Abdullah, the report strongly suggests, is a more likely accomplice.

According to the commission report, which cites FBI interviews and other investigative material, Abdullah admitted that he knew Alhazmi and Almihdhar were extremists and that Almihdhar had been involved with the Islamic Army of Aden, a group linked to al Qaeda. The report also says Abdullah “clearly was sympathetic to those extremist views.”

When he was detained as a material witness after the 2001 attacks, the commission says, FBI agents found a notebook in his possession that had been written by someone else but described “planes falling from the sky, mass killing and hijacking.” The report also says Abdullah showed hatred toward the U.S. government and made the statement about the attacks being brought upon the United States.

In the interview, Abdullah strenuously disputed those characterizations. He said that he had no idea Alhazmi and Almihdhar “had associations with any group or had evil plans towards the United States,” and that he is “committed to my religion but not to the point of extremism at all.”

The commission is particularly alarmed by reports earlier this year from two inmates housed with Abdullah in the California prison system, who alleged that Abdullah told them in the fall of 2003 “that he had known” Alhazmi and Almihdhar “were planning a terrorist attack.” The two inmates’ stories are not consistent, however.

In one version, Abdullah bragged that he had been told that the two hijackers were part of an attack before they arrived in the United States. In the other, Abdullah allegedly said that he was told of the plot after Alhazmi and Almihdhar arrived in San Diego and that the hijackers “invited him to join them on the plane.” The second inmate also said that Abdullah claimed to have found out about the attacks three weeks in advance.

The panel noted evidence that Alhazmi, who had left San Diego, may have called Abdullah about that time; that Abdullah stopped making calls from his cell phone after Aug. 25, 2001; and that friends reported “he started acting strangely.” The report also recounts an unconfirmed witness account that Abdullah and others “behaved suspiciously” on Sept. 10, 2001, at a Texaco station where they worked, giving each other “high-fives” after one said, “It is finally going to happen.”

One senior commission official called the findings “troubling” and said Abdullah’s case “deserves a much deeper investigation.”

The Justice Department and the FBI take a different view, arguing that Abdullah’s case has been exhaustively investigated and that the claims of the two jailhouse informants, in particular, do not check out.

“The investigation to date has determined that there is no evidence to corroborate information that Mohdar Abdullah had prior knowledge of the 9/11 attacks,” the FBI said in a statement. “The FBI continues an active investigation of Mohdar Abdullah and any connection to the 9/11 attacks.”

One senior FBI official said there are numerous inconsistencies in the inmates’ claims and that investigators are not even certain both prisoners had close contact with Abdullah. The FBI’s Sept. 11 investigative team did not oppose allowing Abdullah to return to Yemen, the official said.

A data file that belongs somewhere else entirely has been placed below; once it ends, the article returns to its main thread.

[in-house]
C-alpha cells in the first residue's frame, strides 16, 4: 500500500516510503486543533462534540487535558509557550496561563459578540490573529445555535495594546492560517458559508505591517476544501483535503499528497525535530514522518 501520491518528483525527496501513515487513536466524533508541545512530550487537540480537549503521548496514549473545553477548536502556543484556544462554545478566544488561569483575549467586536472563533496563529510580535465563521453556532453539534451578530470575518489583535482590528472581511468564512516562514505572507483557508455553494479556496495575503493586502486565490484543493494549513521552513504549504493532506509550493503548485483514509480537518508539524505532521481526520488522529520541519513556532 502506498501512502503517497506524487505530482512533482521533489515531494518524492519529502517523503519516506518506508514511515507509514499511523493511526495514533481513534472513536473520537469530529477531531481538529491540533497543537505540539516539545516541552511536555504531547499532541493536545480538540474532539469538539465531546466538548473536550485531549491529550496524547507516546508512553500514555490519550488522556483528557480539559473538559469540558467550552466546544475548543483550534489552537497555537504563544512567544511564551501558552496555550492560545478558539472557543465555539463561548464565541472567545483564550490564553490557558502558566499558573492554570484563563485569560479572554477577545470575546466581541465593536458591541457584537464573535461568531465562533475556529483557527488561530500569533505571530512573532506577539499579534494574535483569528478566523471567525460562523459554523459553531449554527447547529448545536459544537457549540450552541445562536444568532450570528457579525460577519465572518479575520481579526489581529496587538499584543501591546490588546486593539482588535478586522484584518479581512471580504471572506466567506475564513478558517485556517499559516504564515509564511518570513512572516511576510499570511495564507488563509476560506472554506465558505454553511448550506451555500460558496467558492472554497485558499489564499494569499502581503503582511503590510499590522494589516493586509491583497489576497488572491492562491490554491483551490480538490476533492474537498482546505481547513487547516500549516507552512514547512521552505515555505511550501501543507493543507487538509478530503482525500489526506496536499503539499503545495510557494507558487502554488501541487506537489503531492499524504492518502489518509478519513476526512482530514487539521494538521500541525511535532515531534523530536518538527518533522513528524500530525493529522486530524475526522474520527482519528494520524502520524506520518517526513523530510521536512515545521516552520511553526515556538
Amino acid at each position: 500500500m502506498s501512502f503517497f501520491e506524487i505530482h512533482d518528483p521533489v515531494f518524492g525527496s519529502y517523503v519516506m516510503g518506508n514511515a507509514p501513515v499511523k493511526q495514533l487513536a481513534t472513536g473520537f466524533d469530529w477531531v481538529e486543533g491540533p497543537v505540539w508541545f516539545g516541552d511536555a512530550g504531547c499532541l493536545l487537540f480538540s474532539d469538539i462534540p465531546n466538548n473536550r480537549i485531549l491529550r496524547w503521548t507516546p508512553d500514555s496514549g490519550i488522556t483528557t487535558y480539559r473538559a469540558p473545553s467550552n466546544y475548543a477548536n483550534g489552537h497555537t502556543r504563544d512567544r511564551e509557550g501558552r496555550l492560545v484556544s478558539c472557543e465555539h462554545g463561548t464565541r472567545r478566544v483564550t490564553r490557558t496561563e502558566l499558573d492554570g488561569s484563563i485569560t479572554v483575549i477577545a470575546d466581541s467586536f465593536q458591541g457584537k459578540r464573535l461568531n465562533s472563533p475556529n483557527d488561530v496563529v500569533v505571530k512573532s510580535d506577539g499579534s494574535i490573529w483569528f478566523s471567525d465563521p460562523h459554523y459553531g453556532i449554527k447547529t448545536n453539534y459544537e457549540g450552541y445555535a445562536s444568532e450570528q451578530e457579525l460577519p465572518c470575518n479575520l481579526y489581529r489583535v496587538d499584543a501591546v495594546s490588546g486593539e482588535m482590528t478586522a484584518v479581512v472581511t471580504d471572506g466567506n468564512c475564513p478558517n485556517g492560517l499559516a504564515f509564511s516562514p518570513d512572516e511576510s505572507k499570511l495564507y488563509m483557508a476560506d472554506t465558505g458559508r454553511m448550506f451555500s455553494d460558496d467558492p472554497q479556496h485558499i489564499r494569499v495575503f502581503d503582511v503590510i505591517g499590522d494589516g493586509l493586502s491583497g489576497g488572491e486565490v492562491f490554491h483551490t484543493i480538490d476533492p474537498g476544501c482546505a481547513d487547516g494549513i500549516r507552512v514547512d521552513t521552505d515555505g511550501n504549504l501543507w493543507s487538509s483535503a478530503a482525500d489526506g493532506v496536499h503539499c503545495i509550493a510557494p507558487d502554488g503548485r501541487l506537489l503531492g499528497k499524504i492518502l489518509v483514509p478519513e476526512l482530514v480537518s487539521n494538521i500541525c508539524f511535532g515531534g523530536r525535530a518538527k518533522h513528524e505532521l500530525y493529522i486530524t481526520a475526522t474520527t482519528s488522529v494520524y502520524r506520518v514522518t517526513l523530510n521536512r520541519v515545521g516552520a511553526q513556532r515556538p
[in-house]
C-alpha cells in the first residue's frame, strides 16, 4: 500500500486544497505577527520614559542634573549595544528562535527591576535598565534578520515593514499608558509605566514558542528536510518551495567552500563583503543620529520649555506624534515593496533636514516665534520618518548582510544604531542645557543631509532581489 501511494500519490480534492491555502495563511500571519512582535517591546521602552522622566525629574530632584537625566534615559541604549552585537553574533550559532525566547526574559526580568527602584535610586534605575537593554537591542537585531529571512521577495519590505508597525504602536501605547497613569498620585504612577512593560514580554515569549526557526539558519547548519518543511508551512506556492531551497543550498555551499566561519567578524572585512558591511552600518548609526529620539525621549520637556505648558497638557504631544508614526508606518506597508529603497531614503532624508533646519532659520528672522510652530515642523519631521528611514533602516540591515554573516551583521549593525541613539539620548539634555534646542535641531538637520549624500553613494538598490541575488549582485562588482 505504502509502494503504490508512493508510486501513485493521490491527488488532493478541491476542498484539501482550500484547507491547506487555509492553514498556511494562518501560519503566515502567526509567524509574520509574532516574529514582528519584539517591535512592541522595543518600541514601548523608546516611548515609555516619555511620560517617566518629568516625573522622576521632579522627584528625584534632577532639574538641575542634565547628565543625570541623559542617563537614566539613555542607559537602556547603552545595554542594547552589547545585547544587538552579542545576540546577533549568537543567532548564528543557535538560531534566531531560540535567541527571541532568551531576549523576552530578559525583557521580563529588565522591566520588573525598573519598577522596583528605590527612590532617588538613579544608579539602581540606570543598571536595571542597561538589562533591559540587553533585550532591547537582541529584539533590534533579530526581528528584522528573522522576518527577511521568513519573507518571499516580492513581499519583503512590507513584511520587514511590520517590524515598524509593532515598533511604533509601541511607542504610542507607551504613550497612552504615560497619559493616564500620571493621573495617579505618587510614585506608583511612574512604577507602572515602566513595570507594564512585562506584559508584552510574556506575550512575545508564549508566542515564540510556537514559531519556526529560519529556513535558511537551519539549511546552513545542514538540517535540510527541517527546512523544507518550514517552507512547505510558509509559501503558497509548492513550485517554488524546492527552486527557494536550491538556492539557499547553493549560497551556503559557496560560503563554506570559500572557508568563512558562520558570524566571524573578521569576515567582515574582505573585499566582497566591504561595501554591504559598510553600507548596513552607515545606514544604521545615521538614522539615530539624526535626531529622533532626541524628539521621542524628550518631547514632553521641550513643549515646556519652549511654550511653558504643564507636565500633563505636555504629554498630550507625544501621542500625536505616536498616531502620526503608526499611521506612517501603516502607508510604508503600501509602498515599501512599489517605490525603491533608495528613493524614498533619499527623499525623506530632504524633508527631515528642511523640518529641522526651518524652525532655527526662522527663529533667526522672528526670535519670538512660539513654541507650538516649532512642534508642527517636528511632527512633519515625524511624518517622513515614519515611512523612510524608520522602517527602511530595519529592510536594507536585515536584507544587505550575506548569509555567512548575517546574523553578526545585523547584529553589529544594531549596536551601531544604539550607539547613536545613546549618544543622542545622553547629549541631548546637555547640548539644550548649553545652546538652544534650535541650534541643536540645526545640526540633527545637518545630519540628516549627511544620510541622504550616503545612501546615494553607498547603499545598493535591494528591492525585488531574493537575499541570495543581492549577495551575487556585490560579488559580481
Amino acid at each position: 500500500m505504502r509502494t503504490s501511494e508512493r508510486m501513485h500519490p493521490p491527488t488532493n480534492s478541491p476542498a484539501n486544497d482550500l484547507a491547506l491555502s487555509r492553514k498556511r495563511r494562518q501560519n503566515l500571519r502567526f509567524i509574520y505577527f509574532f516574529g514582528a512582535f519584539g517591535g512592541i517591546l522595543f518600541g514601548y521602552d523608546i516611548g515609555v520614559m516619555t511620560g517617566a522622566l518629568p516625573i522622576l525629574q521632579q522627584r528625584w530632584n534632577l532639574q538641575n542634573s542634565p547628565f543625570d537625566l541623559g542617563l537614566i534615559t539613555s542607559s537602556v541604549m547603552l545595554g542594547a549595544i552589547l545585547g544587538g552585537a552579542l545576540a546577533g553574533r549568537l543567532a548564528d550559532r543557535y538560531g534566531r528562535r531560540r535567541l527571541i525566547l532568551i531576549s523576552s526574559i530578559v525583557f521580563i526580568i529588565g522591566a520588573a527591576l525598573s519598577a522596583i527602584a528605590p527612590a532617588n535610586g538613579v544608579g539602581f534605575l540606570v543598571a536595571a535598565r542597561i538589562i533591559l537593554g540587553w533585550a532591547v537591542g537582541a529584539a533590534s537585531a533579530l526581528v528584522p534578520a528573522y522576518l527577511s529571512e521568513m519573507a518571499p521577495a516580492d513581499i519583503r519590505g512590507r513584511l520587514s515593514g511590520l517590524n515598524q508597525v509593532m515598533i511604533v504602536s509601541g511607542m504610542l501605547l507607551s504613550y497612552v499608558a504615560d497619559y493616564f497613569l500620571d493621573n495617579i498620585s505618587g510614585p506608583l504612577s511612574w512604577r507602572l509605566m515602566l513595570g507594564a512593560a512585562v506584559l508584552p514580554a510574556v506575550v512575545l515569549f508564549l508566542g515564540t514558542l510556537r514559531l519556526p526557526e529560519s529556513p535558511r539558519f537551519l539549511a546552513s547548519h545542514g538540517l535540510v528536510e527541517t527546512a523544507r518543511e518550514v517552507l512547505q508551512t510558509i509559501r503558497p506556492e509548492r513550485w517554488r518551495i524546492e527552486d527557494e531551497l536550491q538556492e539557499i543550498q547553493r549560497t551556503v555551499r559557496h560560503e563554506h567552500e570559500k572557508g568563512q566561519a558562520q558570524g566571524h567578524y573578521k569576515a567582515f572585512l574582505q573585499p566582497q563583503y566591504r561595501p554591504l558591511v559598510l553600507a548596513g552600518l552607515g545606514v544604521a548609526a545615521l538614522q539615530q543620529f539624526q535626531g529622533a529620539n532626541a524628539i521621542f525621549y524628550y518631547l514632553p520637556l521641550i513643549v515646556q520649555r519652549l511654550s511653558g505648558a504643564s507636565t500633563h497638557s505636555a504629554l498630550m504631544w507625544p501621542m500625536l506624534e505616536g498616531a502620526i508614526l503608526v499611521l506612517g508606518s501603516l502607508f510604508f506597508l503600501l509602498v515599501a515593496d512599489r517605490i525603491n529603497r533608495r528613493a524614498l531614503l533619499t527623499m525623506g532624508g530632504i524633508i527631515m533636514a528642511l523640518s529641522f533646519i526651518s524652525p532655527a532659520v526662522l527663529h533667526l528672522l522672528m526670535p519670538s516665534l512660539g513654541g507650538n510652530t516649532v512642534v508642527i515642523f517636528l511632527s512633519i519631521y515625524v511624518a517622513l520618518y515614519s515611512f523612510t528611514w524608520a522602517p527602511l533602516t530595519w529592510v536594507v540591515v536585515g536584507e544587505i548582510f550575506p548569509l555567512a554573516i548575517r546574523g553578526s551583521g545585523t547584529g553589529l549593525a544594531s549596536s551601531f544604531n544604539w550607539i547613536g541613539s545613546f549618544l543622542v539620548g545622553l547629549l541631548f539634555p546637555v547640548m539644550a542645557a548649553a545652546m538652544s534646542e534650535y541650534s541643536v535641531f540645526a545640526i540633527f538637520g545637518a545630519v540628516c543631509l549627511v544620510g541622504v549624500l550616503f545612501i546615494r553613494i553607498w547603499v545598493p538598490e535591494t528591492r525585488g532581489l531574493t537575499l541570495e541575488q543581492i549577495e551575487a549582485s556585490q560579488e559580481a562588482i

“There’s nobody who feels we’ve lost someone here,” the official said.

Abdullah made no claims about prior knowledge of the attacks, he and his attorney said. They contend that the two inmates are attempting to use Abdullah’s notoriety as a “Sept. 11 detainee” to their advantage.

“It’s scurrilous for the committee to include in its report the spurious fantasies of jailhouse snitches trying to cut themselves a better deal with prosecutors,” Abdullah lawyer Hamud said. If federal officials had any evidence linking Abdullah to the Sept. 11 plot, Hamud said, “you can be assured they would have prosecuted him.”

Abdullah said he gave Alhazmi and Almihdhar tips on how to obtain driver’s licenses and other advice because it is “an obligation” for Muslims to help one another and because neither spoke English or knew the country well. As far as his behavior in August 2001, Abdullah said he does not remember acting strangely, “but I was under a lot of stress because of monetary issues and stuff like that.” He denied taking part in any celebration at the gas station.

Abdullah had just transferred from Grossmont College in El Cajon, where he studied business administration, to San Diego State University, where he had planned to study information systems when he was arrested. Now he is living with his parents and attempting to find a job.

Abdullah said he was brought back to Sanaa under armed guard and held in a Yemeni jail for about a month after his deportation.

“I still can’t understand how this all happened to me,” Abdullah said. “I had a life that was well established, and somehow they ruined it.”

We’ve Seen the Enemy, and He is Us
July 14, 2004
by Robert L. Jamieson Jr

Ian Spiers is … a terrorist?

A threat to homeland security? A spy out to wreak havoc on the Ballard Bridge and Hiram Chittenden Locks?

If Ian is any of these things then this is his weapon of mass destruction: a 35-millimeter Olympus camera.

What recently happened to the longtime Ballard resident is one of those wrenching and uncomfortable stories of post-Sept. 11 America, and it is far from being black and white.

Try difficult shades of gray.